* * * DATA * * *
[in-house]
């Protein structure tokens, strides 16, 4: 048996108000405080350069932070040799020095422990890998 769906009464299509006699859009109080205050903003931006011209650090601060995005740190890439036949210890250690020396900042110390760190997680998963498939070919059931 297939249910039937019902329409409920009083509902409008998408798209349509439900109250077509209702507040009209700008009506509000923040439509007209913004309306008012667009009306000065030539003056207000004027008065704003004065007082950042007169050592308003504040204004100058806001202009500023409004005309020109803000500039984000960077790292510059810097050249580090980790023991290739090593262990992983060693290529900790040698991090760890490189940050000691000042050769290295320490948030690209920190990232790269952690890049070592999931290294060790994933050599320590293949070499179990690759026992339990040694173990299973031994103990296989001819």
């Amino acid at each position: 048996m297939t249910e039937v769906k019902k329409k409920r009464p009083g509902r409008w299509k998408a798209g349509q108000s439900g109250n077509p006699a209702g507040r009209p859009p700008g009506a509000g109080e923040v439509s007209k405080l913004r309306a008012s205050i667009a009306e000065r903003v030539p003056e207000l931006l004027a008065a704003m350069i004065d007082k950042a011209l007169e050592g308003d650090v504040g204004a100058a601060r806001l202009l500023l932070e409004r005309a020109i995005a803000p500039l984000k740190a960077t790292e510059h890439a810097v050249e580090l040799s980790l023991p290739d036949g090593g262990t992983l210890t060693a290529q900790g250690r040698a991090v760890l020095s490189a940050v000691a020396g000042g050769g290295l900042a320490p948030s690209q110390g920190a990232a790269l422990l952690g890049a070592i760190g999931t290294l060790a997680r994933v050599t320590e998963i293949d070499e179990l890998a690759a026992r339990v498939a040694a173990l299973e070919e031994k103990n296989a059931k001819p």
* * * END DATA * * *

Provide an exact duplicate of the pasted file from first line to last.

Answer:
[in-house]
């Protein structure tokens, strides 16, 4: 048996108000405080350069932070040799020095422990890998 769906009464299509006699859009109080205050903003931006011209650090601060995005740190890439036949210890250690020396900042110390760190997680998963498939070919059931 297939249910039937019902329409409920009083509902409008998408798209349509439900109250077509209702507040009209700008009506509000923040439509007209913004309306008012667009009306000065030539003056207000004027008065704003004065007082950042007169050592308003504040204004100058806001202009500023409004005309020109803000500039984000960077790292510059810097050249580090980790023991290739090593262990992983060693290529900790040698991090760890490189940050000691000042050769290295320490948030690209920190990232790269952690890049070592999931290294060790994933050599320590293949070499179990690759026992339990040694173990299973031994103990296989001819």
């Amino acid at each position: 048996m297939t249910e039937v769906k019902k329409k409920r009464p009083g509902r409008w299509k998408a798209g349509q108000s439900g109250n077509p006699a209702g507040r009209p859009p700008g009506a509000g109080e923040v439509s007209k405080l913004r309306a008012s205050i667009a009306e000065r903003v030539p003056e207000l931006l004027a008065a704003m350069i004065d007082k950042a011209l007169e050592g308003d650090v504040g204004a100058a601060r806001l202009l500023l932070e409004r005309a020109i995005a803000p500039l984000k740190a960077t790292e510059h890439a810097v050249e580090l040799s980790l023991p290739d036949g090593g262990t992983l210890t060693a290529q900790g250690r040698a991090v760890l020095s490189a940050v000691a020396g000042g050769g290295l900042a320490p948030s690209q110390g920190a990232a790269l422990l952690g890049a070592i760190g999931t290294l060790a997680r994933v050599t320590e998963i293949d070499e179990l890998a690759a026992r339990v498939a040694a173990l299973e070919e031994k103990n296989a059931k001819p």